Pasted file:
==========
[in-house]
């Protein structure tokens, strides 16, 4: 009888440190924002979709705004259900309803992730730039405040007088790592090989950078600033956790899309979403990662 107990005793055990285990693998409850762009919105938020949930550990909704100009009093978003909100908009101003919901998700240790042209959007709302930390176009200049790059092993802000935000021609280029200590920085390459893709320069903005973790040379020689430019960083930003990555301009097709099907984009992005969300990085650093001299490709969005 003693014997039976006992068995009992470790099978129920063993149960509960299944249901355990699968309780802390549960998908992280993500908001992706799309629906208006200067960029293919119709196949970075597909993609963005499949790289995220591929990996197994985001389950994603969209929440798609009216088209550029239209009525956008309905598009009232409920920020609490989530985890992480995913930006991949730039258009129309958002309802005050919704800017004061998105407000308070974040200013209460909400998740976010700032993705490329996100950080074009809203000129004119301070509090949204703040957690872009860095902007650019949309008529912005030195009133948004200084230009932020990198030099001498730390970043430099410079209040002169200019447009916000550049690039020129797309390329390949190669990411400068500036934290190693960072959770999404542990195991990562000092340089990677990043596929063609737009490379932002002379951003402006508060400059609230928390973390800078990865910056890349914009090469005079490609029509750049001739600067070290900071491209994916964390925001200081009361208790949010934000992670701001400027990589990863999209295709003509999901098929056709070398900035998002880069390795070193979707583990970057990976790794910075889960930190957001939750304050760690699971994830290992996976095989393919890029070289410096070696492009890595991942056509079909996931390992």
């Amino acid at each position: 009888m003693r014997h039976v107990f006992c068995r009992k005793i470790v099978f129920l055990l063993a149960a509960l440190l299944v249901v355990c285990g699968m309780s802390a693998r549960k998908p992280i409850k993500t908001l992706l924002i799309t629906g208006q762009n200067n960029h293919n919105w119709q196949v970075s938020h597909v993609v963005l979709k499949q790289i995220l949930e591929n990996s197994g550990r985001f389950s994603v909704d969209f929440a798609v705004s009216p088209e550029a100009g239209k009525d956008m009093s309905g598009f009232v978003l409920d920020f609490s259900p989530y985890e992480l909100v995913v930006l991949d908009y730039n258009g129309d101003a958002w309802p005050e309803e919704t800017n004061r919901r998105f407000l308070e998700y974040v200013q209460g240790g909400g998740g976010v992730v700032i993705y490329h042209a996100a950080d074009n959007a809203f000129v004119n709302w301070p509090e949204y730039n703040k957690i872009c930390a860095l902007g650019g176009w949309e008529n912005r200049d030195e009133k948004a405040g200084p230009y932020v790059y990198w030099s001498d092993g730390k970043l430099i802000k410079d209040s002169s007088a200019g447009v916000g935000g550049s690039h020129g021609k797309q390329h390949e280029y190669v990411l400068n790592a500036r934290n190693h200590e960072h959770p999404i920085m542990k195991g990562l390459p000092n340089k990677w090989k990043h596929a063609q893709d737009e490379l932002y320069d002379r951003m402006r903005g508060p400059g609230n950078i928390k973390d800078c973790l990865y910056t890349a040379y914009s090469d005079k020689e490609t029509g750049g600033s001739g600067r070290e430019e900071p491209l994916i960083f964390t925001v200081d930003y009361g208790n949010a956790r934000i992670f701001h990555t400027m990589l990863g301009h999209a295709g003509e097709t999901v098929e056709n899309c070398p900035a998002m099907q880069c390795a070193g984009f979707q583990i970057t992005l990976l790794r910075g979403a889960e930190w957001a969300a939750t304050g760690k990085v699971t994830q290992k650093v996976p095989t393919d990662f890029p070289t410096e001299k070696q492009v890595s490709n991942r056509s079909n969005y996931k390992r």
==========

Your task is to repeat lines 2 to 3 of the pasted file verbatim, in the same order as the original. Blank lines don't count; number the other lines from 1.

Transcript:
């Protein structure tokens, strides 16, 4: 009888440190924002979709705004259900309803992730730039405040007088790592090989950078600033956790899309979403990662 107990005793055990285990693998409850762009919105938020949930550990909704100009009093978003909100908009101003919901998700240790042209959007709302930390176009200049790059092993802000935000021609280029200590920085390459893709320069903005973790040379020689430019960083930003990555301009097709099907984009992005969300990085650093001299490709969005 003693014997039976006992068995009992470790099978129920063993149960509960299944249901355990699968309780802390549960998908992280993500908001992706799309629906208006200067960029293919119709196949970075597909993609963005499949790289995220591929990996197994985001389950994603969209929440798609009216088209550029239209009525956008309905598009009232409920920020609490989530985890992480995913930006991949730039258009129309958002309802005050919704800017004061998105407000308070974040200013209460909400998740976010700032993705490329996100950080074009809203000129004119301070509090949204703040957690872009860095902007650019949309008529912005030195009133948004200084230009932020990198030099001498730390970043430099410079209040002169200019447009916000550049690039020129797309390329390949190669990411400068500036934290190693960072959770999404542990195991990562000092340089990677990043596929063609737009490379932002002379951003402006508060400059609230928390973390800078990865910056890349914009090469005079490609029509750049001739600067070290900071491209994916964390925001200081009361208790949010934000992670701001400027990589990863999209295709003509999901098929056709070398900035998002880069390795070193979707583990970057990976790794910075889960930190957001939750304050760690699971994830290992996976095989393919890029070289410096070696492009890595991942056509079909996931390992």
């Amino acid at each position: 009888m003693r014997h039976v107990f006992c068995r009992k005793i470790v099978f129920l055990l063993a149960a509960l440190l299944v249901v355990c285990g699968m309780s802390a693998r549960k998908p992280i409850k993500t908001l992706l924002i799309t629906g208006q762009n200067n960029h293919n919105w119709q196949v970075s938020h597909v993609v963005l979709k499949q790289i995220l949930e591929n990996s197994g550990r985001f389950s994603v909704d969209f929440a798609v705004s009216p088209e550029a100009g239209k009525d956008m009093s309905g598009f009232v978003l409920d920020f609490s259900p989530y985890e992480l909100v995913v930006l991949d908009y730039n258009g129309d101003a958002w309802p005050e309803e919704t800017n004061r919901r998105f407000l308070e998700y974040v200013q209460g240790g909400g998740g976010v992730v700032i993705y490329h042209a996100a950080d074009n959007a809203f000129v004119n709302w301070p509090e949204y730039n703040k957690i872009c930390a860095l902007g650019g176009w949309e008529n912005r200049d030195e009133k948004a405040g200084p230009y932020v790059y990198w030099s001498d092993g730390k970043l430099i802000k410079d209040s002169s007088a200019g447009v916000g935000g550049s690039h020129g021609k797309q390329h390949e280029y190669v990411l400068n790592a500036r934290n190693h200590e960072h959770p999404i920085m542990k195991g990562l390459p000092n340089k990677w090989k990043h596929a063609q893709d737009e490379l932002y320069d002379r951003m402006r903005g508060p400059g609230n950078i928390k973390d800078c973790l990865y910056t890349a040379y914009s090469d005079k020689e490609t029509g750049g600033s001739g600067r070290e430019e900071p491209l994916i960083f964390t925001v200081d930003y009361g208790n949010a956790r934000i992670f701001h990555t400027m990589l990863g301009h999209a295709g003509e097709t999901v098929e056709n899309c070398p900035a998002m099907q880069c390795a070193g984009f979707q583990i970057t992005l990976l790794r910075g979403a889960e930190w957001a969300a939750t304050g760690k990085v699971t994830q290992k650093v996976p095989t393919d990662f890029p070289t410096e001299k070696q492009v890595s490709n991942r056509s079909n969005y996931k390992r």